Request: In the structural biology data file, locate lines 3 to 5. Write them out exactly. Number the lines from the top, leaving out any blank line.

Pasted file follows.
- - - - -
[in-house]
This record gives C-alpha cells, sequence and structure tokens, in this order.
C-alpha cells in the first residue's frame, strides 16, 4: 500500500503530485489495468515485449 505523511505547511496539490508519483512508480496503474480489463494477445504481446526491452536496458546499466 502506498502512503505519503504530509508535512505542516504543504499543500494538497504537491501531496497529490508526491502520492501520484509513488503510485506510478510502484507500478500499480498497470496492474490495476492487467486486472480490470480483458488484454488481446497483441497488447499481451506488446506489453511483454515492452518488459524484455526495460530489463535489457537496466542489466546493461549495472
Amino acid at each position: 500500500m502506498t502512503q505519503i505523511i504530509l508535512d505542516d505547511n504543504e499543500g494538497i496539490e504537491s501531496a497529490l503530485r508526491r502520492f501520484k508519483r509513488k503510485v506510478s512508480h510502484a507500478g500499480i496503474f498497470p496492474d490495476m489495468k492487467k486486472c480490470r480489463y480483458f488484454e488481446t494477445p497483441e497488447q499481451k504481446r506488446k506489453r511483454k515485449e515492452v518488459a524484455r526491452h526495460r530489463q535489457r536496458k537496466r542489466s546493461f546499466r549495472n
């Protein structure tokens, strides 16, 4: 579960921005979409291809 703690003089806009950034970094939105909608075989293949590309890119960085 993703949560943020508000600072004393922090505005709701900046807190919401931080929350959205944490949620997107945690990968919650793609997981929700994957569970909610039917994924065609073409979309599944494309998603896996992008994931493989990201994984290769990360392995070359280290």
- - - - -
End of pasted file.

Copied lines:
C-alpha cells in the first residue's frame, strides 16, 4: 500500500503530485489495468515485449 505523511505547511496539490508519483512508480496503474480489463494477445504481446526491452536496458546499466 502506498502512503505519503504530509508535512505542516504543504499543500494538497504537491501531496497529490508526491502520492501520484509513488503510485506510478510502484507500478500499480498497470496492474490495476492487467486486472480490470480483458488484454488481446497483441497488447499481451506488446506489453511483454515492452518488459524484455526495460530489463535489457537496466542489466546493461549495472
Amino acid at each position: 500500500m502506498t502512503q505519503i505523511i504530509l508535512d505542516d505547511n504543504e499543500g494538497i496539490e504537491s501531496a497529490l503530485r508526491r502520492f501520484k508519483r509513488k503510485v506510478s512508480h510502484a507500478g500499480i496503474f498497470p496492474d490495476m489495468k492487467k486486472c480490470r480489463y480483458f488484454e488481446t494477445p497483441e497488447q499481451k504481446r506488446k506489453r511483454k515485449e515492452v518488459a524484455r526491452h526495460r530489463q535489457r536496458k537496466r542489466s546493461f546499466r549495472n
């Protein structure tokens, strides 16, 4: 579960921005979409291809 703690003089806009950034970094939105909608075989293949590309890119960085 993703949560943020508000600072004393922090505005709701900046807190919401931080929350959205944490949620997107945690990968919650793609997981929700994957569970909610039917994924065609073409979309599944494309998603896996992008994931493989990201994984290769990360392995070359280290």